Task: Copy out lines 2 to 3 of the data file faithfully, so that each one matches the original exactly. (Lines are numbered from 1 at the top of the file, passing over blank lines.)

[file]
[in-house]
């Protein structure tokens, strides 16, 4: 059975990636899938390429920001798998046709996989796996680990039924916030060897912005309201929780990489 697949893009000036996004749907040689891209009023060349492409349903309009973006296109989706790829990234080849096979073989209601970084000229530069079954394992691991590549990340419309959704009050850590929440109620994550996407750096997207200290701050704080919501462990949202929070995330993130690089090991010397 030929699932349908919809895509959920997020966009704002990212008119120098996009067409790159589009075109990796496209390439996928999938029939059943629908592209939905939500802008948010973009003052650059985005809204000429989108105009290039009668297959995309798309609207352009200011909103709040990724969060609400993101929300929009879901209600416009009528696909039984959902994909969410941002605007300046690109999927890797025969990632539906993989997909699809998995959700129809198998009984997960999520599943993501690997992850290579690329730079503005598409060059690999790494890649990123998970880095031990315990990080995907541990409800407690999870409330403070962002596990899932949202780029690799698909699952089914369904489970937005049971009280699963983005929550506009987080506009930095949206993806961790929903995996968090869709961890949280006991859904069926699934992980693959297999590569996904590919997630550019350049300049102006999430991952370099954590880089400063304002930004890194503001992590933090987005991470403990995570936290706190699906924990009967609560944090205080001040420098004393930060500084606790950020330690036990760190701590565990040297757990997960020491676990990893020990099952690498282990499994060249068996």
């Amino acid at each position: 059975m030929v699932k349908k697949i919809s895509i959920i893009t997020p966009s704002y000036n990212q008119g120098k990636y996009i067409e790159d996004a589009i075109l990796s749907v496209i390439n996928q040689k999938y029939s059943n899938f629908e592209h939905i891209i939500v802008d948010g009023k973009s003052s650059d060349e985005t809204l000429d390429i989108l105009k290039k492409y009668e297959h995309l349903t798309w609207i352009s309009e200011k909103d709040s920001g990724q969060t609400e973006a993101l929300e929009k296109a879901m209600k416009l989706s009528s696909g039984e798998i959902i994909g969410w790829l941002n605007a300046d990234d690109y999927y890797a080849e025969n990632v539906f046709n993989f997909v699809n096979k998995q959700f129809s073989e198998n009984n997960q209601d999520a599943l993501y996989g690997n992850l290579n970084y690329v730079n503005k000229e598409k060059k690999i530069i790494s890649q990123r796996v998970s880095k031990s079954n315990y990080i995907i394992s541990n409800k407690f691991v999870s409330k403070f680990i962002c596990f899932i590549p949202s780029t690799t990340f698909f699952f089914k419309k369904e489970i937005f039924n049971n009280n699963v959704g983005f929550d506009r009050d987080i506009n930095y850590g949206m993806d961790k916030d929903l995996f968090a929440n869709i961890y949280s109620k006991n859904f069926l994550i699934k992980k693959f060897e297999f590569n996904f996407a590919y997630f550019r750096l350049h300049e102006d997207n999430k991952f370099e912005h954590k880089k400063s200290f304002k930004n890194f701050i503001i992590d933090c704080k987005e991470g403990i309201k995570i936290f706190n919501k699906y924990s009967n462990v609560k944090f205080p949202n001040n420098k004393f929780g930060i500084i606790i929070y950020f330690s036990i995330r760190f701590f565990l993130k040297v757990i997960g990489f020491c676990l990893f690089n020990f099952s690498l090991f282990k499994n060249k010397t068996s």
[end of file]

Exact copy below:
């Protein structure tokens, strides 16, 4: 059975990636899938390429920001798998046709996989796996680990039924916030060897912005309201929780990489 697949893009000036996004749907040689891209009023060349492409349903309009973006296109989706790829990234080849096979073989209601970084000229530069079954394992691991590549990340419309959704009050850590929440109620994550996407750096997207200290701050704080919501462990949202929070995330993130690089090991010397 030929699932349908919809895509959920997020966009704002990212008119120098996009067409790159589009075109990796496209390439996928999938029939059943629908592209939905939500802008948010973009003052650059985005809204000429989108105009290039009668297959995309798309609207352009200011909103709040990724969060609400993101929300929009879901209600416009009528696909039984959902994909969410941002605007300046690109999927890797025969990632539906993989997909699809998995959700129809198998009984997960999520599943993501690997992850290579690329730079503005598409060059690999790494890649990123998970880095031990315990990080995907541990409800407690999870409330403070962002596990899932949202780029690799698909699952089914369904489970937005049971009280699963983005929550506009987080506009930095949206993806961790929903995996968090869709961890949280006991859904069926699934992980693959297999590569996904590919997630550019350049300049102006999430991952370099954590880089400063304002930004890194503001992590933090987005991470403990995570936290706190699906924990009967609560944090205080001040420098004393930060500084606790950020330690036990760190701590565990040297757990997960020491676990990893020990099952690498282990499994060249068996």
């Amino acid at each position: 059975m030929v699932k349908k697949i919809s895509i959920i893009t997020p966009s704002y000036n990212q008119g120098k990636y996009i067409e790159d996004a589009i075109l990796s749907v496209i390439n996928q040689k999938y029939s059943n899938f629908e592209h939905i891209i939500v802008d948010g009023k973009s003052s650059d060349e985005t809204l000429d390429i989108l105009k290039k492409y009668e297959h995309l349903t798309w609207i352009s309009e200011k909103d709040s920001g990724q969060t609400e973006a993101l929300e929009k296109a879901m209600k416009l989706s009528s696909g039984e798998i959902i994909g969410w790829l941002n605007a300046d990234d690109y999927y890797a080849e025969n990632v539906f046709n993989f997909v699809n096979k998995q959700f129809s073989e198998n009984n997960q209601d999520a599943l993501y996989g690997n992850l290579n970084y690329v730079n503005k000229e598409k060059k690999i530069i790494s890649q990123r796996v998970s880095k031990s079954n315990y990080i995907i394992s541990n409800k407690f691991v999870s409330k403070f680990i962002c596990f899932i590549p949202s780029t690799t990340f698909f699952f089914k419309k369904e489970i937005f039924n049971n009280n699963v959704g983005f929550d506009r009050d987080i506009n930095y850590g949206m993806d961790k916030d929903l995996f968090a929440n869709i961890y949280s109620k006991n859904f069926l994550i699934k992980k693959f060897e297999f590569n996904f996407a590919y997630f550019r750096l350049h300049e102006d997207n999430k991952f370099e912005h954590k880089k400063s200290f304002k930004n890194f701050i503001i992590d933090c704080k987005e991470g403990i309201k995570i936290f706190n919501k699906y924990s009967n462990v609560k944090f205080p949202n001040n420098k004393f929780g930060i500084i606790i929070y950020f330690s036990i995330r760190f701590f565990l993130k040297v757990i997960g990489f020491c676990l990893f690089n020990f099952s690498l090991f282990k499994n060249k010397t068996s």